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Perspectives on Grieving

Mom Was Still Alive, But She Was Gone.

So Was I Experiencing Grief -- or Something Else?

By Bari Adelman

My mom's Alzheimer's Disease seemed to sneak up on our family. We weren't sure exactly when it hit, but month by month it got worse and worse. Six years ago, as the disease was snowballing, I wrote an essay to describe the experience. Here are some excerpts:

My heart hurts. I just got off the phone with my sweet, darling mom. I have the same experience every week — I call her because I want to hear her voice, and although her voice starts out strong, by the end of our (very short) call, it is a scared, sad, tearful voice.

I wonder what is happening inside her head and heart.

I think mom knows she is talking to me, her older daughter — but she seems to lose her grounding almost as soon as we begin our conversation. She struggles to make sense of why she is talking to me on the phone, why she hasn't seen me in soooo long (when it may have been the day before), and why she can't place where she is.

Mom will turn 83 this November. And for the past five years she has been losing her cognitive abilities. Mom has Alzheimer's Disease, the most common form of dementia, as did her mother and older sister.

And while I still have mom, I am also losing her — day-by-day, minute-by-minute, second-by-second. It's heartbreaking for both of us.

I love this woman with all of my heart and soul. For more than fifty years she has been there for me every single step of the way. This is my beautiful, smart mom, who was a New York City schoolteacher for thirty years, a loyal friend, a fashion lover, and a design aficionado. An amazing wife to my dad for close to 60 years, a fabulous mother to my sister and me, and a devoted grandmother to her five wonderful grandkids. A woman who was liberated way before her time -- who didn't hang out much in the kitchen because she had more 'interesting' ways she wanted to spend her time.

This is the woman who taught me to be strong and independent, by example, and to always stand up for what I believed to be right and true.

But now mom has lost her footing. When we speak, although she knows the love we have for each other is fierce, she's not always sure exactly why or how we're connected. When she comes to my house, she sometimes asks if she's ever been there before – yes, hundreds of times!!!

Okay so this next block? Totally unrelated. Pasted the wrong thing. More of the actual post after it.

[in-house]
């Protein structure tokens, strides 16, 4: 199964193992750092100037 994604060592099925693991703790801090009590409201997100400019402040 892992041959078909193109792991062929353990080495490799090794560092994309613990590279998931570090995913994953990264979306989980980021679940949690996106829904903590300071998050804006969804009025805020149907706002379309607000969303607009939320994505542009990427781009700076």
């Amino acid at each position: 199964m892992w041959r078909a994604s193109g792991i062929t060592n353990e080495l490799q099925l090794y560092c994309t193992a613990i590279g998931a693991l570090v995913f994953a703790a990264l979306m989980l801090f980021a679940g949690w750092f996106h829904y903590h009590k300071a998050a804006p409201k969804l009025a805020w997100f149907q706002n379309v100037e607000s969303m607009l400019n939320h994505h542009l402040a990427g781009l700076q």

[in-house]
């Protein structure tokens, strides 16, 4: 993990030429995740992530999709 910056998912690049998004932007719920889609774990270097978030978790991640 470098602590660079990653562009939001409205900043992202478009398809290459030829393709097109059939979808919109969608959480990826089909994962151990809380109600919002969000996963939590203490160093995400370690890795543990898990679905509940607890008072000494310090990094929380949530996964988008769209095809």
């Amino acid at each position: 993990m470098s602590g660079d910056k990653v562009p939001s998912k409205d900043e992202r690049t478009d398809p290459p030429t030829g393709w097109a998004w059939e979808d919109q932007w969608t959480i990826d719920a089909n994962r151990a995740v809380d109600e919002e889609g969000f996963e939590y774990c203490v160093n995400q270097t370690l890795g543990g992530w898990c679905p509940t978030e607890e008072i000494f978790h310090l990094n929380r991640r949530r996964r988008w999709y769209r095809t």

And so here I sit trying to make sense of the loss of my beautiful, wonderful mom—for whether she is sitting right in front of me, or on the other end of the phone -- she is lost, I am lost, and the world we once knew together is lost.

And though it's not a physical death, it is a death of the world that was—the world that I have known for more than fifty years.

Looking back on the essay, I realize it actually answers the question my blog title poses -- So Was I Experiencing Grief –- or Something Else? It's right there in front of my nose. In my last paragraph, I wrote, "And though it's not a physical death, it is a death of the world that was."

It's there in black and white — it was a death. And I most certainly was grieving. I was grieving every day – in a prolonged and terrible way. Mom moved into a nursing home not long after I wrote the essay, and continued to wither away in front of my eyes for five more years. Although I would visit her often, and hold her hand and kiss her cheek, after awhile she no longer registered my presence. It was heartbreaking – it was agony.

Mom's been gone a year and a half now. I miss her intensely. But the grief I felt upon her actual disappearance from this earth was tinged with a bit of relief for both of us. She no longer had to live the miserable life she was living, and I no longer had to watch her fade before my eyes.

Now when I think about mom, I choose to remember her in her glory, when she was a loving, beautiful person who showered those she loved with care and affection – and who was showered with both in return. She is with me every second of my day, and I hear her voice clearly in my ear as I go about my daily business. I know exactly what she would say and do in almost any given situation, and take great comfort in always having her by my side.

I helped take care of mom until the bitter end, and loved her profoundly all the way through that awful journey. But I know beyond a shadow of a doubt how mom would want to be remembered – and I honor that wish every day of my life.

I urge people going through this journey to honor their pain and suffering, as well as that of the person who is sick. And I urge them to speak of this grief with others who can understand. I was fortunate to have loved ones to share my awful journey with.

My best advice to people in this situation is to seek out a community of people who understand. One such resource is Imagine's wonderful Coping with Illness Program, https://www.imaginenj.org/coping-with-illness/.

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